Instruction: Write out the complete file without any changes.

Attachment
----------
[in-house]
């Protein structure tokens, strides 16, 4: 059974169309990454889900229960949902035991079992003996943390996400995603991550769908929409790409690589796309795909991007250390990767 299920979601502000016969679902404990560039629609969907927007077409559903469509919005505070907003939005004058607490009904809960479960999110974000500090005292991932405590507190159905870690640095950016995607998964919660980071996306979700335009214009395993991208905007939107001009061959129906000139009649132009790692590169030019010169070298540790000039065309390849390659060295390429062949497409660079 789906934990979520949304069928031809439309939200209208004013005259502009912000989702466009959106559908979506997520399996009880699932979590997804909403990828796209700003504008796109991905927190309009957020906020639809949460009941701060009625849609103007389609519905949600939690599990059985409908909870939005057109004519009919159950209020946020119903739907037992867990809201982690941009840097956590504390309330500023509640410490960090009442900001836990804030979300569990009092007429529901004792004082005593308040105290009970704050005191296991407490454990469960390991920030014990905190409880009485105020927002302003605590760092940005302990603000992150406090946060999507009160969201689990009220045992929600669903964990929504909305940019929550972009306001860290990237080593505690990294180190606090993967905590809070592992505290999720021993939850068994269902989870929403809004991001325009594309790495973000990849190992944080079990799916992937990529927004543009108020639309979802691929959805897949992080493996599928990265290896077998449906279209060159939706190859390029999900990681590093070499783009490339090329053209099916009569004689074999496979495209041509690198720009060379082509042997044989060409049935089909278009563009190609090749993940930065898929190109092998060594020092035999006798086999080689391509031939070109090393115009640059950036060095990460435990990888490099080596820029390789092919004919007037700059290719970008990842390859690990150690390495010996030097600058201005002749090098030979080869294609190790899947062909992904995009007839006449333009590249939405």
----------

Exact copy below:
[in-house]
């Protein structure tokens, strides 16, 4: 059974169309990454889900229960949902035991079992003996943390996400995603991550769908929409790409690589796309795909991007250390990767 299920979601502000016969679902404990560039629609969907927007077409559903469509919005505070907003939005004058607490009904809960479960999110974000500090005292991932405590507190159905870690640095950016995607998964919660980071996306979700335009214009395993991208905007939107001009061959129906000139009649132009790692590169030019010169070298540790000039065309390849390659060295390429062949497409660079 789906934990979520949304069928031809439309939200209208004013005259502009912000989702466009959106559908979506997520399996009880699932979590997804909403990828796209700003504008796109991905927190309009957020906020639809949460009941701060009625849609103007389609519905949600939690599990059985409908909870939005057109004519009919159950209020946020119903739907037992867990809201982690941009840097956590504390309330500023509640410490960090009442900001836990804030979300569990009092007429529901004792004082005593308040105290009970704050005191296991407490454990469960390991920030014990905190409880009485105020927002302003605590760092940005302990603000992150406090946060999507009160969201689990009220045992929600669903964990929504909305940019929550972009306001860290990237080593505690990294180190606090993967905590809070592992505290999720021993939850068994269902989870929403809004991001325009594309790495973000990849190992944080079990799916992937990529927004543009108020639309979802691929959805897949992080493996599928990265290896077998449906279209060159939706190859390029999900990681590093070499783009490339090329053209099916009569004689074999496979495209041509690198720009060379082509042997044989060409049935089909278009563009190609090749993940930065898929190109092998060594020092035999006798086999080689391509031939070109090393115009640059950036060095990460435990990888490099080596820029390789092919004919007037700059290719970008990842390859690990150690390495010996030097600058201005002749090098030979080869294609190790899947062909992904995009007839006449333009590249939405």